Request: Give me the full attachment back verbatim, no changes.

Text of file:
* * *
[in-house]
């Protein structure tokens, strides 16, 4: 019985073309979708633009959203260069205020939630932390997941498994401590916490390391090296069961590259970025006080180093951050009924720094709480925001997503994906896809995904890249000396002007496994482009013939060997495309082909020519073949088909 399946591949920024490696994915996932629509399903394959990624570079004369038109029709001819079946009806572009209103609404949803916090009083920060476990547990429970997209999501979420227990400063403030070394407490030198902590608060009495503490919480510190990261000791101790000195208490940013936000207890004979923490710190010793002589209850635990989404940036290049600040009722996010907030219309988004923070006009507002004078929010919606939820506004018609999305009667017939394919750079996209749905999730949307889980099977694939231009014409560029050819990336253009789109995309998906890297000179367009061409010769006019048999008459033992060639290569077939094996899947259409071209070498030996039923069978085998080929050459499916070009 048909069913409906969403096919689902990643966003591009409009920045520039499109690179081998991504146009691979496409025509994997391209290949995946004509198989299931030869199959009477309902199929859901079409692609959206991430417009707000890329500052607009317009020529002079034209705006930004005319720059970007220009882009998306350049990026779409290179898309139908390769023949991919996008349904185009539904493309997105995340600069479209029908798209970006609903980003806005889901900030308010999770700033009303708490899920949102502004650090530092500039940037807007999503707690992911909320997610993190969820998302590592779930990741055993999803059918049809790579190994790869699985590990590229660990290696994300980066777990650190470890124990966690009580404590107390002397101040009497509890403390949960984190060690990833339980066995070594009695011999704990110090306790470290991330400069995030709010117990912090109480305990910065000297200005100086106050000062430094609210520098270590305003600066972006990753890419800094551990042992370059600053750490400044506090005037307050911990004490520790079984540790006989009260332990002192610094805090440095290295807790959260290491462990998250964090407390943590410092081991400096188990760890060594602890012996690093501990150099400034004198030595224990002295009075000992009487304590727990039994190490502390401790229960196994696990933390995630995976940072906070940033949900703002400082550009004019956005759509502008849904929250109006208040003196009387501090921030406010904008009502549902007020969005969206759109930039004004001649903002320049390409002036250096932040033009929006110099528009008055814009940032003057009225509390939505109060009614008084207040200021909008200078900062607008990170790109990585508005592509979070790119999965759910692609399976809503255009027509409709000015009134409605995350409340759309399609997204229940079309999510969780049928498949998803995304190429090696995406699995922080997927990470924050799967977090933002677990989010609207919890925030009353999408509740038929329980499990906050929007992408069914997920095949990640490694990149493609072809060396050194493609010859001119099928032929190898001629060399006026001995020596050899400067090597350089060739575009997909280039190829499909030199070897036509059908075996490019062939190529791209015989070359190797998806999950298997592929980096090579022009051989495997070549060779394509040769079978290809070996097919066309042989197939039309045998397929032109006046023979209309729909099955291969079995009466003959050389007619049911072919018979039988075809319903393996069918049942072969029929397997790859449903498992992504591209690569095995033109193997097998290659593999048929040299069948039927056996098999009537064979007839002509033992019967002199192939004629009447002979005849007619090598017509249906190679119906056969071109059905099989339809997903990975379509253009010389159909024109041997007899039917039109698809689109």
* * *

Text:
[in-house]
């Protein structure tokens, strides 16, 4: 019985073309979708633009959203260069205020939630932390997941498994401590916490390391090296069961590259970025006080180093951050009924720094709480925001997503994906896809995904890249000396002007496994482009013939060997495309082909020519073949088909 399946591949920024490696994915996932629509399903394959990624570079004369038109029709001819079946009806572009209103609404949803916090009083920060476990547990429970997209999501979420227990400063403030070394407490030198902590608060009495503490919480510190990261000791101790000195208490940013936000207890004979923490710190010793002589209850635990989404940036290049600040009722996010907030219309988004923070006009507002004078929010919606939820506004018609999305009667017939394919750079996209749905999730949307889980099977694939231009014409560029050819990336253009789109995309998906890297000179367009061409010769006019048999008459033992060639290569077939094996899947259409071209070498030996039923069978085998080929050459499916070009 048909069913409906969403096919689902990643966003591009409009920045520039499109690179081998991504146009691979496409025509994997391209290949995946004509198989299931030869199959009477309902199929859901079409692609959206991430417009707000890329500052607009317009020529002079034209705006930004005319720059970007220009882009998306350049990026779409290179898309139908390769023949991919996008349904185009539904493309997105995340600069479209029908798209970006609903980003806005889901900030308010999770700033009303708490899920949102502004650090530092500039940037807007999503707690992911909320997610993190969820998302590592779930990741055993999803059918049809790579190994790869699985590990590229660990290696994300980066777990650190470890124990966690009580404590107390002397101040009497509890403390949960984190060690990833339980066995070594009695011999704990110090306790470290991330400069995030709010117990912090109480305990910065000297200005100086106050000062430094609210520098270590305003600066972006990753890419800094551990042992370059600053750490400044506090005037307050911990004490520790079984540790006989009260332990002192610094805090440095290295807790959260290491462990998250964090407390943590410092081991400096188990760890060594602890012996690093501990150099400034004198030595224990002295009075000992009487304590727990039994190490502390401790229960196994696990933390995630995976940072906070940033949900703002400082550009004019956005759509502008849904929250109006208040003196009387501090921030406010904008009502549902007020969005969206759109930039004004001649903002320049390409002036250096932040033009929006110099528009008055814009940032003057009225509390939505109060009614008084207040200021909008200078900062607008990170790109990585508005592509979070790119999965759910692609399976809503255009027509409709000015009134409605995350409340759309399609997204229940079309999510969780049928498949998803995304190429090696995406699995922080997927990470924050799967977090933002677990989010609207919890925030009353999408509740038929329980499990906050929007992408069914997920095949990640490694990149493609072809060396050194493609010859001119099928032929190898001629060399006026001995020596050899400067090597350089060739575009997909280039190829499909030199070897036509059908075996490019062939190529791209015989070359190797998806999950298997592929980096090579022009051989495997070549060779394509040769079978290809070996097919066309042989197939039309045998397929032109006046023979209309729909099955291969079995009466003959050389007619049911072919018979039988075809319903393996069918049942072969029929397997790859449903498992992504591209690569095995033109193997097998290659593999048929040299069948039927056996098999009537064979007839002509033992019967002199192939004629009447002979005849007619090598017509249906190679119906056969071109059905099989339809997903990975379509253009010389159909024109041997007899039917039109698809689109």